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Preparing To Die At Three Years Of Age

Preparing To Die At Three Years Of Age

I remember my baptism.


My adoptive mother was still in the process of seeking out a church when I was brought home from the neonatal unit of an unknown Chicago hospital.  When she finally decided on St. Paul Lutheran Church in the town where she graduated high school, I was around three.  I have a distant vision of my aunt carrying me to the font and the white blouse she was wearing at the time.  

(For all I know it could have been mauve - an under-appreciated color, in my opinion.)

What I do remember with at least a modest amount of more clarity were the years of childhood that followed.  Namely, the ‘Sunday School years.’  Or, as I also like to call it, the era of the blue Oldsmobile station wagon.  And it is at this time of the year when my home church has once again kicked off its own Sunday School, that I am reminded most of that time in my fleeting life.  And this year seems even more poignant as I am actually one of the teachers.  

@JoeNecromantic … molding Lutheran youth.  

What could possibly go wrong?

(Incidentally, I'm teaching at my own church: the same St. Paul. My funeral may even be there for all I know.  At that point, though, I won’t care where it is.)

I remember those drives during the 80s, sitting on the bench in the way back ala Charlie Brown and crew on their way to Grandma’s for Thanksgiving.  (An under-appreciated Peanuts special, in my opinion.  I mean Franklin even made his debut on that one.)  I remember listening to Casey Kasem’s top 40 countdown on the way there.  The likes of Sheena Easton being closer to 40 and Cinderella’s “Don’t Know What You Got ‘Til It’s Gone” coming in at it’s rightful number 1 (on the drive home).  I remember eating the animal crackers that “fell off” my Noah’s Ark art project and my brother telling me they were poisonous because they were affixed with glue.  (But it was the 80s, so even if the glue was toxic – it was a wholesome toxic.)  And, probably most importantly, I remember being in the back of that blue station wagon and wishing I could swear because I sooooooooo didn’t want to be going to “boring Sunday School.” 

As we pressed on with raindrops snaking down the panes of glass.

I remember my Sunday School teacher.  To be fair, I probably had more than one as I progressed in grade level.  But Mrs. Cedarburg was – and is – “my Sunday School teacher.”  She is the “Eunice” to my “Timothy.” She is the one who always hugged me whenever I came back as a grown man while I awkwardly returned the favor.  She served me those cupcakes at “Jesus’ birthday party” and fed me real, life-giving food in the classroom.  She did humble work with eternal results.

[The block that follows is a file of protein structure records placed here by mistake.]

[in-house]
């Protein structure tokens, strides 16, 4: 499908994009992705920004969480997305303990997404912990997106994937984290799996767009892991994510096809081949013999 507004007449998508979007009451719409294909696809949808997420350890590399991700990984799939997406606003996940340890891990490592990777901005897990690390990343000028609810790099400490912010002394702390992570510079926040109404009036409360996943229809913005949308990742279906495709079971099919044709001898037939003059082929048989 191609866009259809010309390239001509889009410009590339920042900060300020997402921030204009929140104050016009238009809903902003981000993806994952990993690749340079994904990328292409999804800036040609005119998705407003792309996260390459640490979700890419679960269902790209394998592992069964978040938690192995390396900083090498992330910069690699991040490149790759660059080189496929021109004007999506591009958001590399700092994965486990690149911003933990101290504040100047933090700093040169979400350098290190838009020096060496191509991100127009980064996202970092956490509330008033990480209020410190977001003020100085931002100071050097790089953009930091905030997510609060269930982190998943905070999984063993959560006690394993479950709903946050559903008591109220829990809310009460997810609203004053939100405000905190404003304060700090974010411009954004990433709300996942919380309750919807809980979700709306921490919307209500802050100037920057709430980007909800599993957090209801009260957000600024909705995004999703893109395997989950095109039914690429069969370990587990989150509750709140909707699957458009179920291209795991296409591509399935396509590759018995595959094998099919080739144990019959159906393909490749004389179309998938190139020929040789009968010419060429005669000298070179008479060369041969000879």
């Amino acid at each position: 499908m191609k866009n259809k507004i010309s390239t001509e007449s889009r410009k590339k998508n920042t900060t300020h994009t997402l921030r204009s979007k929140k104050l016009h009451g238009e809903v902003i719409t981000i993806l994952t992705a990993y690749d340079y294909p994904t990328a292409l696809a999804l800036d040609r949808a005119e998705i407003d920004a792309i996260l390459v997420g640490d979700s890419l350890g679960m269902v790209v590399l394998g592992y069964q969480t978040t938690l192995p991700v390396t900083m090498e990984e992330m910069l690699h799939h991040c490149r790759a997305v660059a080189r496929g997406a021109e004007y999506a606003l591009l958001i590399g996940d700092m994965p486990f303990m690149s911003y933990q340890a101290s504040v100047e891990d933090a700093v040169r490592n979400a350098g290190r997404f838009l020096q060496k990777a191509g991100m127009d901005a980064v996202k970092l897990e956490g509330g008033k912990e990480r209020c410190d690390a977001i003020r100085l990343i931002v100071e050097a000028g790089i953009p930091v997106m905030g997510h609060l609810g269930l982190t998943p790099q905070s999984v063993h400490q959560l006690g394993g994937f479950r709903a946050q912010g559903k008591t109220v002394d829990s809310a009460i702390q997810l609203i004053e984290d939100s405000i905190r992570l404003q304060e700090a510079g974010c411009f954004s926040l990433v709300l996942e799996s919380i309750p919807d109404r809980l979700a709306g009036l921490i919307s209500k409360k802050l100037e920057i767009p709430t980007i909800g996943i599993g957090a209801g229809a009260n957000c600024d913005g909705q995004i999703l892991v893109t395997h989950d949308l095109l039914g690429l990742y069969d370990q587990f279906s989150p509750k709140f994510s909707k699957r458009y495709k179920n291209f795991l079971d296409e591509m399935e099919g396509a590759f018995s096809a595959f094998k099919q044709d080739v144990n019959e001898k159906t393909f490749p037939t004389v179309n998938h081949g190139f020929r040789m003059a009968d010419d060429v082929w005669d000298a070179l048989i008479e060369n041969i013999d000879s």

For no pay.

She’s in heaven today, though, enjoying riches even a dreamer like this particular Joe can’t imagine.

And, in a sort of “divine irony,” she remains the “Eunice” to the “Timothys” I begat.  For it is through her bequest to the church that my own kids are able to attend Lutheran day school.

I would be remiss in this reminiscing if I didn’t also remember the role my Mom and Dad played in the process.  I said before that the most important memory of my rides in the old blue station wagon were when I didn’t want to go.  My parents’ typical response to that attitude was “Tough, kid. You’re going.”  And while this may seem in want of the Gospel-motivating response that we parents try to craft today, for my parents it simply worked.  They were “noobs” in the Christian faith.  God used their strictness and toughness to prune my whiny ass after it was grafted into the Vine via baptism.  And I can’t stress enough: This was the 80s.  We grew up on the A-Team and GI Joe.  We were fluent in tough.

But the ultimate reason I sat down to craft this mediocre rambling was not for looking back.  

It was for looking ahead.

You see, like all believers (sorry, son of Nun [Editors Note: Literally @benNuwn]…I know you prefer people of the covenant), I have no business wondering when Jesus will reappear.  I assume that it has been appointed once for a Joe to die.  And while I wasn’t thinking about my own funeral when my eyes were wide as could be envisioning Goliath as a thousand feet tall, those days indeed matter to that one.  I was learning stories.  Amazing stories.  Unbelievable stories to the unregenerate.   

But absolute fact to me because I was brought into the covenant family by Holy Baptism.  (You’re welcome, Josh.  You owe me a beer.)

I often wonder if I will briefly shake Jesus’ hand after that massive heart attack and then immediately find Mrs. Cedarburg and give her a long and overdue meaningful hug.  

And if I do — I’m sure the Lamb will understand.

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